CSULA Department of English | Events

Adrienne Rich will be the guest reader at the 2008 Jean Burden Poetry Reading. The event will take place on Wednesday, April 2, 2008 at 6:30pm in the Golden Eagle Ballroom. 

Since receiving the Yale Younger Poets Award in 1951 (from judge W.H. Auden), at the age of 21, Adrienne Rich has not stopped writing in her distinct voice, with strength and conviction. 

Portrait Photo of Adrienne Rich

photo credit: Lilian Kemp

Rich has said that her poetry seeks to create a dialectical relationship between "the personal, or lyric voice, and the so-called political — really, the voice of the individual speaking not just to herself, or to a beloved friend, but to and from a collective, a social realm."

"Adrienne Rich’s poems, volume after volume, have been the makings of one of the authentic, unpredictable, urgent, essential voices of our time. All of her life she has been in love with the hope of telling the utter truth, and her command of language from the first has been startlingly powerful."

---W. S. Merwin

Her poetry and prose are taught in literature, creative writing, and gender and gay studies courses across the country and abroad. Her National Book Critics’ Circle Award citation explains: "Rich has captured with subversive wit, compassion, precision, supple poetics, toughness and yes, opposition and resistance, what life has been like in the opening years of a new century. How we’ve been under siege in insidious ways at home while waging war abroad. Rich writes of disruption, dislocation, disconnection. But she is also ravishingly lyrical, inventive, philosophical, sensual. She makes things whole again."

Adrienne Rich is the recipient of the 1999 Lannan Foundation Lifetime Achievement Award. She has also been distinguished by an Academy of American Poets Fellowship, the Ruth Lilly Poetry Prize, the Common Wealth Award in Literature, the National Book Award, the 1996 Tanning Award for Mastery in the Art of Poetry, and the MacArthur Fellowship. In 2003, Adrienne Rich was awarded the Bollingen Prize for Poetry.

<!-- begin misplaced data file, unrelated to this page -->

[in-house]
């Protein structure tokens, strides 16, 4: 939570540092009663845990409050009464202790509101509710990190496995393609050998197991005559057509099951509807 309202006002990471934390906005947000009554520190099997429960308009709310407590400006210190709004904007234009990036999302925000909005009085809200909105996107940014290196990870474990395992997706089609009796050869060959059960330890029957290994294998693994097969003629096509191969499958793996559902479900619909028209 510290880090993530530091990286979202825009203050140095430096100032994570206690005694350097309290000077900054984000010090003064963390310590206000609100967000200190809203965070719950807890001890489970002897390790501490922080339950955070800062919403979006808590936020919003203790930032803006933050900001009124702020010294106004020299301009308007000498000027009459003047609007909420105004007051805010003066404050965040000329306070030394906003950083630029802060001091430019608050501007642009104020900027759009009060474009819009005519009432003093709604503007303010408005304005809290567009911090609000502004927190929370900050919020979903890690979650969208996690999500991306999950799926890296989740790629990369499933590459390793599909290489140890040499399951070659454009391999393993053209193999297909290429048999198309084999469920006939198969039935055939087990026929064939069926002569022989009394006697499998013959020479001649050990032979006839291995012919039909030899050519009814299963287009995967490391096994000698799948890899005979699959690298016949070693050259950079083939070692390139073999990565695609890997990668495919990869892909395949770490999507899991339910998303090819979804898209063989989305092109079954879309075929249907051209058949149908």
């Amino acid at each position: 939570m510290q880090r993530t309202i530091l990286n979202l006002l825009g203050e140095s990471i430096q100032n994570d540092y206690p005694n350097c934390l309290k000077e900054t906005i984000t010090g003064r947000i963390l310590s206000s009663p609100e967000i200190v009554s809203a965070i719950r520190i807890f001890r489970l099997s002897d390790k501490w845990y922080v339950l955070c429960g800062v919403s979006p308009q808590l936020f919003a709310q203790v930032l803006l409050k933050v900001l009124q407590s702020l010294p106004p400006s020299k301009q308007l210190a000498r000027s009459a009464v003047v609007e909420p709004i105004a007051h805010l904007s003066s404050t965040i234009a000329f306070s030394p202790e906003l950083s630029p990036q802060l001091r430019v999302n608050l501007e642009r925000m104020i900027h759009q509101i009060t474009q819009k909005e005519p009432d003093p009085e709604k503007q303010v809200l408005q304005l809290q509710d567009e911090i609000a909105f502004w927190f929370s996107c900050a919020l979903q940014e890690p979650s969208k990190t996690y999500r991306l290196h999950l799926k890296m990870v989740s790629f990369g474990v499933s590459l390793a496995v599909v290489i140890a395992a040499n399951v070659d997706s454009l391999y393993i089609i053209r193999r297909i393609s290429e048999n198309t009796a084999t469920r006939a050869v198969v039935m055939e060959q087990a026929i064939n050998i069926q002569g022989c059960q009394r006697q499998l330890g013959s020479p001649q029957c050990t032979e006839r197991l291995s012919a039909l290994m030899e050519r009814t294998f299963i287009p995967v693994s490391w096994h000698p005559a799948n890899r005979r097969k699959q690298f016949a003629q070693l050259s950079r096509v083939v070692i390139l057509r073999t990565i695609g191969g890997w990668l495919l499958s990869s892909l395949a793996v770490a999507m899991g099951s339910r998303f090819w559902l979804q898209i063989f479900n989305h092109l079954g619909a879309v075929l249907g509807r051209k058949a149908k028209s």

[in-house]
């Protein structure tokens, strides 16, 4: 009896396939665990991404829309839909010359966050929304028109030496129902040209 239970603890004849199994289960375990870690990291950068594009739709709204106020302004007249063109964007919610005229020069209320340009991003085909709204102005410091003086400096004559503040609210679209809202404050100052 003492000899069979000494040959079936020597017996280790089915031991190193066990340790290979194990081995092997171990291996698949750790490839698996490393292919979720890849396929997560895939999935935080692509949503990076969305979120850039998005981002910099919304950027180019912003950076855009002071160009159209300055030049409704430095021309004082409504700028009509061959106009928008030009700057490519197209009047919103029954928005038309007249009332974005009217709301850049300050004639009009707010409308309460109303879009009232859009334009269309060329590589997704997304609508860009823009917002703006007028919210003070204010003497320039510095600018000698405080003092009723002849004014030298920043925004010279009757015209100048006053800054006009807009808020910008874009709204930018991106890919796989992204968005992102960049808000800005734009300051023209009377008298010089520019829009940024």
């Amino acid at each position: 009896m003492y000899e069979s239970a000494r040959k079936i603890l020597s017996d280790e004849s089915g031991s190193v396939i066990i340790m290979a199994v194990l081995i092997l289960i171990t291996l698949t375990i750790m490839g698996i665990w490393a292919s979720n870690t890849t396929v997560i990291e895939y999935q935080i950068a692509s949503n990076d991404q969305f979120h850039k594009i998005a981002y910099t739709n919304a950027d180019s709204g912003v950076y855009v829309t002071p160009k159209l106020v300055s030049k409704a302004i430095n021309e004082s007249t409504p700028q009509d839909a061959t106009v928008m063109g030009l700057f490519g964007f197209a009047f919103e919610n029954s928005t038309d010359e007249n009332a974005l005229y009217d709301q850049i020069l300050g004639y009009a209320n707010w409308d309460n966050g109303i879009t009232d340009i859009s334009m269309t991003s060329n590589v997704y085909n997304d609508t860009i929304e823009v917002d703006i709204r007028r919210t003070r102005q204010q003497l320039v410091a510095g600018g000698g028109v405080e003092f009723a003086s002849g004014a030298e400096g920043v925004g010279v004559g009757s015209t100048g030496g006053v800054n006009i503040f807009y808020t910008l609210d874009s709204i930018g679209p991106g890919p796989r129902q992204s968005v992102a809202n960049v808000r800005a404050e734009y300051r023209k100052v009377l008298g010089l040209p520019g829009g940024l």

She is the author of more than sixteen volumes of poetry, including, Diving into the Wreck, The Dream of a Common Language, The Fact of a Doorframe: Selected Poems 1950-2001, An Atlas of the Difficult World: Poems 1988-1991, Collected Early Poems: 1950-1970, Dark Fields of the Republic: Poems 1991-1995, Midnight Salvage, Fox, and The School Among The Ruins, as well as the prose book Of Woman Born. She has also authored five books of non-fiction prose, including Of Woman Born: Motherhood as Experience and Institution and What is Found There: Notebooks on Poetry and Politics (2003). Her most recent book of essays is entitled Arts of the Possible: Essays & Conversations. She edited Muriel Rukeyser’s Selected Poems for the Library of America (2004) and has published essays on the letters of Robert Duncan and Denise Levertov, on June Jordan and James Baldwin, and a preface to Manifesto: Three Classic Essays On How to Change the World (Ocean Press, Australia, 2005). Her collection, The School Among the Ruins, was honored with the National Book Critics Circle Award and was chosen as one of Library Journal’s Best Poetry picks of 2004. It was also selected to receive the 2006 San Francisco Poetry Center Book Award (judge, Mark McMorris). 

In 2006, Adrienne Rich was awarded the Medal for Distinguished Contribution to American Letters by the National Book Foundation. The judges articulated this distinction as follows: "Adrienne Rich…in recognition of her incomparable influence and achievement as a poet and nonfiction writer. For more than fifty years, her eloquent and visionary writings have shaped the world of poetry as well as feminist and political thought." Her essay on "Poetry and Commitment" was published by Norton in spring 2007, in a small book with Mark Doty’s introduction at the National Book Foundation event. Adrienne Rich’s new book of poems is Telephone Ringing in the Labyrinth (October 2007).

This event is made possible by the CSULA Center for Contemporary Poetry and Poetics, the Department of English, and the College of Arts and Letters.

For more information, call the Cal State L.A. English Department at (323) 343-4140.

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